In Thom Yorke and Stanley Donwood’s shared studio



MUSIC AND art has an intertwined history. Nat King Cole sang his appreciation for Leonardo’s painting in “Mona Lisa”; Don McLean wrote the song “Vincent” after reading a Van Gogh biography. (For her part, the Dutch artist hoped to use her work “to say something heartwarming like the music is heartwarming.”) Some performers themselves took a brush. Bob Dylan creates colorful scenes from Americana. David Bowie’s neo-expressionist paintings sold for $ 80,000 at auction.

Artists and groups also frequently collaborated, lending each other an additional cultural cachet. In the 1960s, Andy Warhol designed album covers for the Velvet Underground and Peter Blake worked with the Beatles; today, artists from Cindy Sherman to Banksy have invented the iconography of pop stars. Thom Yorke, lead singer and songwriter of Radiohead, and Stanley Donwood are longtime collaborators and two new books, “Kid A Mnesia: A Book of Radiohead Artwork” and “Fear Stalks the Land!”, Chronicle their unique creative partnership. . (The volume of the first book takes its title from two discs, “Kid A” and “Amnesiac,” which are being reissued to coincide with publication.)

Mr Donwood and Mr Yorke met when they attended art school in the late 1980s. After graduation, they separated until Mr Yorke made contact. in 1994 and asked if Mr. Donwood would design the record cover for “The Bends”, Radiohead’s second album. Although he didn’t like the band’s production very much, preferring rave, techno and electronic dishes to rock, “I was very happy to do it because I was on income assistance at the time.” , says Donwood. “The idea of ​​music with guitars sounded almost Victorian to me, but there were potentially a few hundred books in it, so I was up for it.”

As the relationship developed, Mr. Donwood’s appreciation for the band’s compositions also grew. “I got more interested in their music when they did ‘OK Computer’ [in 1997] and then a lot more when they were doing ‘Kid A’ [in 2000], “he says.” OK Computer “was a turning point, as Radiohead invited Mr. Donwood to work on his ideas in the recording studio. The album was also a critical and commercial triumph, selling for over 7 million copies worldwide.

Success on this scale had a debilitating effect on Mr. Yorke’s ability to write music. After I finished the tour, “every time I tried to write something, every time I sat down in front of an instrument, I sort of froze,” he said. Turning to another art form has helped. “When he’s at a dead end with music, it’s really good to go paint and draw,” says Donwood. “We both do art almost compulsively all the time, whether it’s Radiohead related or not. The duo created a large body of work together during the recording of “Kid A” and “Amnesiac” (2001). Mr. Donwood occupied a mezzanine in Radiohead’s studio so that Mr. Yorke could join him during breaks.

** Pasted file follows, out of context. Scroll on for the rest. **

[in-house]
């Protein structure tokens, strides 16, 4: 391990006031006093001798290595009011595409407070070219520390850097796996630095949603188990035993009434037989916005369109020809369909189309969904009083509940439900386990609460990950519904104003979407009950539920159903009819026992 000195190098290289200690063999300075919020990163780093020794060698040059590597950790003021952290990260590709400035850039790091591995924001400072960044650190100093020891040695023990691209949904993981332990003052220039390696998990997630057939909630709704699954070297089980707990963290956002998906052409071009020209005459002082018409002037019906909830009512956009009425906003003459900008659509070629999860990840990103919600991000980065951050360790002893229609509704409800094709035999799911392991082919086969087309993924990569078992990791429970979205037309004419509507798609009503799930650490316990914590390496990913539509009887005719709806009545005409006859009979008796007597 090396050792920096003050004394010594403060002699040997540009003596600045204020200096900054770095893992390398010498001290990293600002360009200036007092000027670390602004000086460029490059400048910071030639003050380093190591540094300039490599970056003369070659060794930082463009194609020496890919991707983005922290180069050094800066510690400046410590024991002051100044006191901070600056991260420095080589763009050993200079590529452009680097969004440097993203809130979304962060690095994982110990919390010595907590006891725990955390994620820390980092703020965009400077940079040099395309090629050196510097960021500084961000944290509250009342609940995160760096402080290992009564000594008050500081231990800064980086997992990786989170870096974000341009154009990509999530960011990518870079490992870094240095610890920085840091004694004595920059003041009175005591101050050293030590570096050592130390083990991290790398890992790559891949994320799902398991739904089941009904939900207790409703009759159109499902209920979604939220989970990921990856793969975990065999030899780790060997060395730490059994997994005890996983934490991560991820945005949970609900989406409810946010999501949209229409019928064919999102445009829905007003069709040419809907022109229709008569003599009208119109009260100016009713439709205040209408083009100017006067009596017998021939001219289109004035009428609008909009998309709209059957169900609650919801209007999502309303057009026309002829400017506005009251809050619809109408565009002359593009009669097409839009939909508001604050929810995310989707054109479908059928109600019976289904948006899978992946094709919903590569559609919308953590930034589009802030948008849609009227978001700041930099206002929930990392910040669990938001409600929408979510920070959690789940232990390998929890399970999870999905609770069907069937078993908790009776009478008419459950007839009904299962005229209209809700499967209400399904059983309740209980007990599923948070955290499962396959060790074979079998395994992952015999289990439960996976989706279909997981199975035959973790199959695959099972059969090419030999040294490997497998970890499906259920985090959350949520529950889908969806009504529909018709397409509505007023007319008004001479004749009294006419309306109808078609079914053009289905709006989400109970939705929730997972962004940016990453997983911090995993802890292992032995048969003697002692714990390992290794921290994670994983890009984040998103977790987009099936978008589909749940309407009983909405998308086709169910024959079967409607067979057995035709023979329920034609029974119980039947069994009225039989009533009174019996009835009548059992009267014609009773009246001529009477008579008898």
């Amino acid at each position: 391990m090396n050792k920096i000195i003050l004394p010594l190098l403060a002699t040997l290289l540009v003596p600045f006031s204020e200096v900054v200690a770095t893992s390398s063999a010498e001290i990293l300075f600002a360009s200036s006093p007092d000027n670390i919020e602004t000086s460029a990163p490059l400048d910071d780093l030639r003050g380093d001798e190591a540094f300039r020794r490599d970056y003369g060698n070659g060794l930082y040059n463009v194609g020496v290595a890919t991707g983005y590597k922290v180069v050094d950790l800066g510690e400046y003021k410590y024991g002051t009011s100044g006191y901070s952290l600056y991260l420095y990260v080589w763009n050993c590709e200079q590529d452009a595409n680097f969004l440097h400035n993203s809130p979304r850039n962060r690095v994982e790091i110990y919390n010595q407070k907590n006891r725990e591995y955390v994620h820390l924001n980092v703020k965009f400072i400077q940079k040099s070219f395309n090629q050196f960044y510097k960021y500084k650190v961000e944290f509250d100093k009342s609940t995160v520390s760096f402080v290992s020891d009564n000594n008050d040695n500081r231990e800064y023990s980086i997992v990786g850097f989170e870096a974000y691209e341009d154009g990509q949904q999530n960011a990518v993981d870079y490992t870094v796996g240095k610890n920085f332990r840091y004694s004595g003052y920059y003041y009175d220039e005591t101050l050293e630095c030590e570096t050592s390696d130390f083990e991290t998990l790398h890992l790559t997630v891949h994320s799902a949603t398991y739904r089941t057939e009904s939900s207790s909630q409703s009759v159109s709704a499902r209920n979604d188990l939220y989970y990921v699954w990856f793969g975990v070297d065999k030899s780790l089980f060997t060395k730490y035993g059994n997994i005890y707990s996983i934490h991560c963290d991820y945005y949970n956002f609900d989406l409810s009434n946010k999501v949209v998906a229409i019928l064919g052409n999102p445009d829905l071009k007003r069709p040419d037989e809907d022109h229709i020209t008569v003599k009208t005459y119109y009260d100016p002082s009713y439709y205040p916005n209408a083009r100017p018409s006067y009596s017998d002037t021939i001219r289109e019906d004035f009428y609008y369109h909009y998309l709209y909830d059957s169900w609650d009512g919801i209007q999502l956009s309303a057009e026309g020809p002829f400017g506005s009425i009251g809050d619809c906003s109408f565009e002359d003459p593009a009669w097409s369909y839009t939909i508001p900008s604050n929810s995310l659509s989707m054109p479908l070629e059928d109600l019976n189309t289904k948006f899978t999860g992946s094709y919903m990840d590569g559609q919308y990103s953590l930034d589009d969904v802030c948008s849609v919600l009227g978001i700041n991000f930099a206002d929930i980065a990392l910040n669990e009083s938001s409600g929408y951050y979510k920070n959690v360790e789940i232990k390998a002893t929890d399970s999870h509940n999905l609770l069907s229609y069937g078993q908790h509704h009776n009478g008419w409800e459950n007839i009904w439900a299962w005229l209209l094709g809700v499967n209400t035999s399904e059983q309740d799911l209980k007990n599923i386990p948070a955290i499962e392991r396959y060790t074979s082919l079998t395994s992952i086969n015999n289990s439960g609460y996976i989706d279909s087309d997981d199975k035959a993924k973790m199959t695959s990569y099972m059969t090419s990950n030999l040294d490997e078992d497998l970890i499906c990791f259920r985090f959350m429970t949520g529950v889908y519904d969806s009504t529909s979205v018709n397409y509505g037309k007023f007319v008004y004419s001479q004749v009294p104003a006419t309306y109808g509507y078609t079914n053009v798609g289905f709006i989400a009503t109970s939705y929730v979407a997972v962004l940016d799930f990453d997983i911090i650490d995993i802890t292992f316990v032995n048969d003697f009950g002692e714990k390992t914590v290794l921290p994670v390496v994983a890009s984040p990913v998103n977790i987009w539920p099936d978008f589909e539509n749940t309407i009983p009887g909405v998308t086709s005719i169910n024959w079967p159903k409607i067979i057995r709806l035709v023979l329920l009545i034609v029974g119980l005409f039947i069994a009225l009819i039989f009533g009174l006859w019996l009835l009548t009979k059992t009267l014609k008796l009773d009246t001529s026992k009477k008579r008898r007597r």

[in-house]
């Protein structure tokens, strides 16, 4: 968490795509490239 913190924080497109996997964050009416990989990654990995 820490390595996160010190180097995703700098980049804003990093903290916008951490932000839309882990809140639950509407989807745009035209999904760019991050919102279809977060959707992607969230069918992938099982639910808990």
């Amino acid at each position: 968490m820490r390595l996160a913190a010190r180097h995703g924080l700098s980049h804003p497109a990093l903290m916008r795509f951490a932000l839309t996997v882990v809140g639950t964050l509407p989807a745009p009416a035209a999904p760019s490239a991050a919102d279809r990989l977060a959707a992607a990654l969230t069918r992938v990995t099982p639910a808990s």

The prolific production is displayed in the pages of “Kid A Mnesia” (“Fear Stalks the Land!” Collects the couple’s writings). MM. Donwood and Yorke channeled frustrations with New Labor, fears about climate change, and outrage over war crimes in the states of the former Yugoslavia into bizarre landscapes. They also fashioned minotaurs, pointy-toothed teddy bears, pylons, pyramids, and mazes, rendered in squeaky pen drawings and manic Robert Crumb cartoons. Some paintings pay homage to Hieronymus Bosch, with gibbets, flaming peaks and pools filled with blood.

Text also plays a key role in imagery, and the scenes are adorned with corporate jargon and political phrases. “We were both in love with Barbara Kruger, Jenny Holzer and Victor Burgin in college,” says Donwood, referring to three living artists who use slogans in their work. In their final submissions, “we both did images and text, so it was there from the start.”

To this day, matching the musical and the visual is a long and drawn out process. Mr. Donwood and Mr. Yorke worked on a series of large paintings for months before choosing a design, scanning it and putting it on the cover of “Kid A”. It’s a method not unlike the one Radiohead uses to produce music, although the band spends more time, on average, polishing their songs. A track, “Follow Me Around”, was written in 1997 but has just been released, barely 24 years later. â– 


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